COSTUME DESIGN Katrin Naumann’s second responsibility comes with a whole new set of challenges: to create distinctly British clothing that American children can relate to, and to make three college-aged actors appear to be a young child, a middle-aged woman, and a senior citizen! Pictured at right are the initial costume renderings for The Song from the Sea (note that specific details may change throughout the process). We’ll be working with a bold palette of saturated primary colors and a strong emphasis on line and shape (see p. 7).

PUPPET DESIGN To create the magical underwater sequences of The Song from the Sea, we’ll once again be working with artist Gabriel Q, who designed beautiful masks and an elaborate crane puppet for last year’s A Thousand Cranes (pictured left, photo by Michael Davis). We’re keeping the specifics of this year’s design a secret for now, but you can see other samples of Gabriel’s work at www.gabrielq.com or www.fantasytechnicians.com

ACTIVITY

NYS STANDARDS: ARTS, ELA, SOCIAL STUDIES

How would your students use scenery and props to create a British beach town? What do they know or imagine about England? The beach? Have them draw color “renderings” of their scenery and present it to the class. For an added challenge, ask how they’d change between interior and exterior settings. Now, how would they design costumes for a young boy, mom, and grandma?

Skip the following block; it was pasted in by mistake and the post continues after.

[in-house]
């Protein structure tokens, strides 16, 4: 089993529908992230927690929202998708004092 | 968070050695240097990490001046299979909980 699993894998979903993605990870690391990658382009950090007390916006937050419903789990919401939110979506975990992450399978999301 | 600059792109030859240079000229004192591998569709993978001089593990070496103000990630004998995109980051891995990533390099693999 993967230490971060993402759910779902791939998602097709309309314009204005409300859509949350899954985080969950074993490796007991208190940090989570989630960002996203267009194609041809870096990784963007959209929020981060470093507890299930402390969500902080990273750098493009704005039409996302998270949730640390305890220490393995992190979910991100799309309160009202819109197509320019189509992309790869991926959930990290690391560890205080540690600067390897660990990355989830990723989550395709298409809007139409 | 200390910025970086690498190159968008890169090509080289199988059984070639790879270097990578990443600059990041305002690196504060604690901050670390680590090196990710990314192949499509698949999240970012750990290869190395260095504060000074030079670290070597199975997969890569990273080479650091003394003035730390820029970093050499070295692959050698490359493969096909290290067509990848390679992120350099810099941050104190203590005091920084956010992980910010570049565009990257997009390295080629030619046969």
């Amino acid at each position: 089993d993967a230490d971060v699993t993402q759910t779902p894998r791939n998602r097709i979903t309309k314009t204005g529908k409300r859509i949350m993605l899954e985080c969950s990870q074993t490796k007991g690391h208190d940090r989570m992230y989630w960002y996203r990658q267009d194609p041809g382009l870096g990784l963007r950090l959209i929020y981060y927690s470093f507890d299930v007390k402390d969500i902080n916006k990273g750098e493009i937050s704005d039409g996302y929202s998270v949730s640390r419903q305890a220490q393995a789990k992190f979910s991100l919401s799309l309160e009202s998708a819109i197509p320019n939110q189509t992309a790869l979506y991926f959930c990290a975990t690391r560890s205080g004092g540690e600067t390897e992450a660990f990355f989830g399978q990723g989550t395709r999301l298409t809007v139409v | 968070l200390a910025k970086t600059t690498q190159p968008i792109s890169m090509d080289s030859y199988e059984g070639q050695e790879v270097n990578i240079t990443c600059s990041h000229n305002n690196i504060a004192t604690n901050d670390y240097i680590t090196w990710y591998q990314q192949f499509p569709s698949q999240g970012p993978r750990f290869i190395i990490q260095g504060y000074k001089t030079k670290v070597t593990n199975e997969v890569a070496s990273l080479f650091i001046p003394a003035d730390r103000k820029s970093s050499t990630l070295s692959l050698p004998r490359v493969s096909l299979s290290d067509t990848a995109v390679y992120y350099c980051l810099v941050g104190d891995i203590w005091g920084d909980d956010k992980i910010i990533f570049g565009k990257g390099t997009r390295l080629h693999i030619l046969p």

10


SYRACUSE STAGE THE SONG FROM THE SEA STUDENT STUDY GUIDE

KEY ISSUE:

LISTENING

LISTENING

is essential to communication, and is perhaps the most basic courtesy we can show to others. We hear thousands of things daily: car horns, ringing phones, crying babies — but how much do we actually listen? Hearing is a physical attribute, but listening is a skill that can (and must) be developed, especially at a young age.

In The Song from the Sea, Josh’s sister and mother do not listen to him. The sounds of headphones and vacuum cleaners drown out his voice. Even his grandmother, who does listen to Josh, is unable to hear the song of the sea. She says, “You have young ears. Maybe my ears are too old and too tired.” INQUIRY